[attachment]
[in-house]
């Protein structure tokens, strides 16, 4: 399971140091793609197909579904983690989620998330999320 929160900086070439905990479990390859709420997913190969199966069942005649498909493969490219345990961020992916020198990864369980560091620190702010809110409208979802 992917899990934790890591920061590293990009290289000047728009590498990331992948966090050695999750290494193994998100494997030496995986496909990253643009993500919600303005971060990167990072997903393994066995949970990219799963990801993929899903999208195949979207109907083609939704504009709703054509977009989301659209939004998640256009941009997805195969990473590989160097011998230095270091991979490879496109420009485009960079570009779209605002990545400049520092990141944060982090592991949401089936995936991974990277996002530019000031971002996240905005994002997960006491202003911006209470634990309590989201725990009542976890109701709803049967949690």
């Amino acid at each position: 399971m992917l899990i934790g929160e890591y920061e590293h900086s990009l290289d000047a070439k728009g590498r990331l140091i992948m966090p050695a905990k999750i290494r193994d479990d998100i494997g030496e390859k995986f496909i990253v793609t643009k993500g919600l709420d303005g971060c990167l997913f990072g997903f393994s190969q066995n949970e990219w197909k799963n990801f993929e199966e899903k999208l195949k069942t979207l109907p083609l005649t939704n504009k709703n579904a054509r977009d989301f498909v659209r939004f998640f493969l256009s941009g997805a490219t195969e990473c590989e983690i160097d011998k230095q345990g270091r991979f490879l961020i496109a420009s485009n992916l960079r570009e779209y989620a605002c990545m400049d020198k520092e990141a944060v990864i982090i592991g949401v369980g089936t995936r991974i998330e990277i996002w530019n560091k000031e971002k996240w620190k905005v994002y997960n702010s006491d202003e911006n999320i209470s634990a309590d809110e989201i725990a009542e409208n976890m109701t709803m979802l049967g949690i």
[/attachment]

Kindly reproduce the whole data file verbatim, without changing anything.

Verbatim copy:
[in-house]
């Protein structure tokens, strides 16, 4: 399971140091793609197909579904983690989620998330999320 929160900086070439905990479990390859709420997913190969199966069942005649498909493969490219345990961020992916020198990864369980560091620190702010809110409208979802 992917899990934790890591920061590293990009290289000047728009590498990331992948966090050695999750290494193994998100494997030496995986496909990253643009993500919600303005971060990167990072997903393994066995949970990219799963990801993929899903999208195949979207109907083609939704504009709703054509977009989301659209939004998640256009941009997805195969990473590989160097011998230095270091991979490879496109420009485009960079570009779209605002990545400049520092990141944060982090592991949401089936995936991974990277996002530019000031971002996240905005994002997960006491202003911006209470634990309590989201725990009542976890109701709803049967949690």
């Amino acid at each position: 399971m992917l899990i934790g929160e890591y920061e590293h900086s990009l290289d000047a070439k728009g590498r990331l140091i992948m966090p050695a905990k999750i290494r193994d479990d998100i494997g030496e390859k995986f496909i990253v793609t643009k993500g919600l709420d303005g971060c990167l997913f990072g997903f393994s190969q066995n949970e990219w197909k799963n990801f993929e199966e899903k999208l195949k069942t979207l109907p083609l005649t939704n504009k709703n579904a054509r977009d989301f498909v659209r939004f998640f493969l256009s941009g997805a490219t195969e990473c590989e983690i160097d011998k230095q345990g270091r991979f490879l961020i496109a420009s485009n992916l960079r570009e779209y989620a605002c990545m400049d020198k520092e990141a944060v990864i982090i592991g949401v369980g089936t995936r991974i998330e990277i996002w530019n560091k000031e971002k996240w620190k905005v994002y997960n702010s006491d202003e911006n999320i209470s634990a309590d809110e989201i725990a009542e409208n976890m109701t709803m979802l049967g949690i």